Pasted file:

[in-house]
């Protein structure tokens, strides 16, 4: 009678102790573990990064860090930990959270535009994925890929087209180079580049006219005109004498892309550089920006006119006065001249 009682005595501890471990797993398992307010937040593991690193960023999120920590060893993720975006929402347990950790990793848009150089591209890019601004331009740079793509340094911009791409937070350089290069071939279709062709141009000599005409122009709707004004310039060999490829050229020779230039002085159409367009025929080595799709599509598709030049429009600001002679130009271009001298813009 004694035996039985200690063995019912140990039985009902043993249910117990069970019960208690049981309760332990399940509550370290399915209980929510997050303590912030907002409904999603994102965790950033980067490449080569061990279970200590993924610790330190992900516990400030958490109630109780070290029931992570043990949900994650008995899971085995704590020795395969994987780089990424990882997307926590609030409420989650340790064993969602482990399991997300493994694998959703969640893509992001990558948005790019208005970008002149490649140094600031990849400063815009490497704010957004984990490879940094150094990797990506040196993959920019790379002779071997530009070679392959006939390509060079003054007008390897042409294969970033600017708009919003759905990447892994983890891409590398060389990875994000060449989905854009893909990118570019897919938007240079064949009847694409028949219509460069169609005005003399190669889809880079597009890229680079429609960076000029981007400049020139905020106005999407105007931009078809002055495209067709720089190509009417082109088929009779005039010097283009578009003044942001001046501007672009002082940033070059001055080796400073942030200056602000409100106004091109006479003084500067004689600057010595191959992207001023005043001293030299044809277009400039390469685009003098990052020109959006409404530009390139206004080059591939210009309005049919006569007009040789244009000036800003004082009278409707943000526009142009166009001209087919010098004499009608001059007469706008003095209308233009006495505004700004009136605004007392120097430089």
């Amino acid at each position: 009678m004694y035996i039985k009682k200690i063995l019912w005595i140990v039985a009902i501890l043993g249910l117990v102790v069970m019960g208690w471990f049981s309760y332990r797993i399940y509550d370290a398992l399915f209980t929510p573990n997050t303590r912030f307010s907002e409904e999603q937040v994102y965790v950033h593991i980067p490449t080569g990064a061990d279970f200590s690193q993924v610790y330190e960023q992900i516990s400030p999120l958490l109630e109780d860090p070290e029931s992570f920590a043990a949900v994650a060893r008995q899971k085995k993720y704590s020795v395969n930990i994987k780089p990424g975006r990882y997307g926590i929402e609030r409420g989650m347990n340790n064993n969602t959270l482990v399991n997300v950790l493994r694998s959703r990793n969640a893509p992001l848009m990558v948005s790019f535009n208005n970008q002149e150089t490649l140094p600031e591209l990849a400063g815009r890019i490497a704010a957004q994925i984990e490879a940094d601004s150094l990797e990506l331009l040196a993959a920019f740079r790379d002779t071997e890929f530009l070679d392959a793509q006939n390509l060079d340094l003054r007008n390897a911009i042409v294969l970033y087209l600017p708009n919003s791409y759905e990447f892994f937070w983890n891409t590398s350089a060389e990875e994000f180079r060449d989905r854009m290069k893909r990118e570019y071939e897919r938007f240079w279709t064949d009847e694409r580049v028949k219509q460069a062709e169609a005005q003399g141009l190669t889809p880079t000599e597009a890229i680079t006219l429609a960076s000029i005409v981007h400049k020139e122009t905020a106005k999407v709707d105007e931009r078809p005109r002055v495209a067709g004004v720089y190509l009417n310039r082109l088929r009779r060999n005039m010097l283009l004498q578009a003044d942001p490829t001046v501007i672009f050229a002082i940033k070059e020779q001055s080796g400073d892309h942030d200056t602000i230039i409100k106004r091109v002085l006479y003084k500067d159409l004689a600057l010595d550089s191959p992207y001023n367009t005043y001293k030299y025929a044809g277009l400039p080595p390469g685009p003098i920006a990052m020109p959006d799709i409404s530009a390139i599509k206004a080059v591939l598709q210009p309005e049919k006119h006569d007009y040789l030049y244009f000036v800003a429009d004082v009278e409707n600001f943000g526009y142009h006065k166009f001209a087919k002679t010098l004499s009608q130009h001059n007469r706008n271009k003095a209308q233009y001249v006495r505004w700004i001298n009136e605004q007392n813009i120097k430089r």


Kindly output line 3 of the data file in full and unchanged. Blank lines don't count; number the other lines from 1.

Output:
């Amino acid at each position: 009678m004694y035996i039985k009682k200690i063995l019912w005595i140990v039985a009902i501890l043993g249910l117990v102790v069970m019960g208690w471990f049981s309760y332990r797993i399940y509550d370290a398992l399915f209980t929510p573990n997050t303590r912030f307010s907002e409904e999603q937040v994102y965790v950033h593991i980067p490449t080569g990064a061990d279970f200590s690193q993924v610790y330190e960023q992900i516990s400030p999120l958490l109630e109780d860090p070290e029931s992570f920590a043990a949900v994650a060893r008995q899971k085995k993720y704590s020795v395969n930990i994987k780089p990424g975006r990882y997307g926590i929402e609030r409420g989650m347990n340790n064993n969602t959270l482990v399991n997300v950790l493994r694998s959703r990793n969640a893509p992001l848009m990558v948005s790019f535009n208005n970008q002149e150089t490649l140094p600031e591209l990849a400063g815009r890019i490497a704010a957004q994925i984990e490879a940094d601004s150094l990797e990506l331009l040196a993959a920019f740079r790379d002779t071997e890929f530009l070679d392959a793509q006939n390509l060079d340094l003054r007008n390897a911009i042409v294969l970033y087209l600017p708009n919003s791409y759905e990447f892994f937070w983890n891409t590398s350089a060389e990875e994000f180079r060449d989905r854009m290069k893909r990118e570019y071939e897919r938007f240079w279709t064949d009847e694409r580049v028949k219509q460069a062709e169609a005005q003399g141009l190669t889809p880079t000599e597009a890229i680079t006219l429609a960076s000029i005409v981007h400049k020139e122009t905020a106005k999407v709707d105007e931009r078809p005109r002055v495209a067709g004004v720089y190509l009417n310039r082109l088929r009779r060999n005039m010097l283009l004498q578009a003044d942001p490829t001046v501007i672009f050229a002082i940033k070059e020779q001055s080796g400073d892309h942030d200056t602000i230039i409100k106004r091109v002085l006479y003084k500067d159409l004689a600057l010595d550089s191959p992207y001023n367009t005043y001293k030299y025929a044809g277009l400039p080595p390469g685009p003098i920006a990052m020109p959006d799709i409404s530009a390139i599509k206004a080059v591939l598709q210009p309005e049919k006119h006569d007009y040789l030049y244009f000036v800003a429009d004082v009278e409707n600001f943000g526009y142009h006065k166009f001209a087919k002679t010098l004499s009608q130009h001059n007469r706008n271009k003095a209308q233009y001249v006495r505004w700004i001298n009136e605004q007392n813009i120097k430089r």